mast image

Impact Investing

IPE special report May 2018


UK retailer John Lewis sees pension costs rise despite deficit drop

Related Categories

UK retailer John Lewis has seen its pension costs rise by £60m (€82m) over the course of the current financial year, despite a 7% drop in its pension deficit.

The department store, which operates as a mutual, said its deficit stood at £1.1bn at the beginning of January, down by £92.9m over January 2015.

According to its half-yearly report, profit before tax was down by 26% due to the higher pension charges.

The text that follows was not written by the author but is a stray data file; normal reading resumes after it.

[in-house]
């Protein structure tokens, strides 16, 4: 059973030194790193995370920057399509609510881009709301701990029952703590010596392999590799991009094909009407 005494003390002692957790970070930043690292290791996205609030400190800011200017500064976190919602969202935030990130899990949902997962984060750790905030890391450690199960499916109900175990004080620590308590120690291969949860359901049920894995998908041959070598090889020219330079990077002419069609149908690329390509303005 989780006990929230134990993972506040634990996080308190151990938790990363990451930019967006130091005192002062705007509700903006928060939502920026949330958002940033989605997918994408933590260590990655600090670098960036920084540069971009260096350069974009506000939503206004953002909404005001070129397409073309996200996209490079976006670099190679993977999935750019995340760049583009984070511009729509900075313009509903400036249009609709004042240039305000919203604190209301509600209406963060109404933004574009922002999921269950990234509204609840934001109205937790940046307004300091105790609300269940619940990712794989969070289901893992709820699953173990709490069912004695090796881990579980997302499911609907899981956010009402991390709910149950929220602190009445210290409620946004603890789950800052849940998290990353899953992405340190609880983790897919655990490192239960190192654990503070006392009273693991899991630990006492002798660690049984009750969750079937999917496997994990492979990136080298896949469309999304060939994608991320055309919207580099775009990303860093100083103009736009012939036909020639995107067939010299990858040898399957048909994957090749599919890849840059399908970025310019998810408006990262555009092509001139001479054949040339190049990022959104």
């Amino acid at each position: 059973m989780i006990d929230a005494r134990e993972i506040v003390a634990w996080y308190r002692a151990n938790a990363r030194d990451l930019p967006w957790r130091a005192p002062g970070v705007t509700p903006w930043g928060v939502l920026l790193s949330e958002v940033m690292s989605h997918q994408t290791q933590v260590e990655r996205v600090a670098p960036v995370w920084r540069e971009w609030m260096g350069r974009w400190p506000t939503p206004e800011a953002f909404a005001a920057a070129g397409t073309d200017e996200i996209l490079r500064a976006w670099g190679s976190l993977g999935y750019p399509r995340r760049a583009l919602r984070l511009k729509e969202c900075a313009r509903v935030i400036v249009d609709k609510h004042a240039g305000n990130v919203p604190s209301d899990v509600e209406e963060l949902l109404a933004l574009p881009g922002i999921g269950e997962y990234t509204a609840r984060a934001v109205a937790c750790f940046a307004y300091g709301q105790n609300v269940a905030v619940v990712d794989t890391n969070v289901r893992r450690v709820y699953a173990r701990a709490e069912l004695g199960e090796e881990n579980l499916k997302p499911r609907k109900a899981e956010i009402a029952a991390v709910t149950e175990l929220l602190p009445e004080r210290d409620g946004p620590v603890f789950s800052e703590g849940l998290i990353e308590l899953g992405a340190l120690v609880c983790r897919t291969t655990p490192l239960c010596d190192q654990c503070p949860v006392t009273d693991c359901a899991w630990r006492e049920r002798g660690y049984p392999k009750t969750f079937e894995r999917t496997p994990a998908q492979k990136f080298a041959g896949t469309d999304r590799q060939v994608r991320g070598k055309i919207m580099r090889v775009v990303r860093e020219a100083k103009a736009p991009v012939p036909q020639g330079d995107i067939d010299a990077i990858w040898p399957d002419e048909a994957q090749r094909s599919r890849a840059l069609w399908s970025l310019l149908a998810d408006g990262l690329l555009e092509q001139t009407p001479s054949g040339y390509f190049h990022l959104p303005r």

Charlie Mayfield, the company’s chairman, said the increase in pension charges was caused by “volatility in the market-driven assumptions”.

The 7.4% improvement in deficit was likely down to changes to the pension fund’s underlying assumptions, which saw its discount rate rise from 3.15% to 3.65% over the first half of the year.

At the same time, both assumptions underlying the measures of inflation – the consumer and the retail prices index – rose by 0.45 percentage points to 2.25% and 3.25%, respectively.

The report added: “The pension operating cost was £122.4m, an increase of £30.3m, or 32.9%, on the prior year costs, predominantly reflecting the substantial decline in the real discount rate used to determine the cost to 0.35% at the beginning of the year from 1.1% at the beginning of the previous year.”

Have your say

You must sign in to make a comment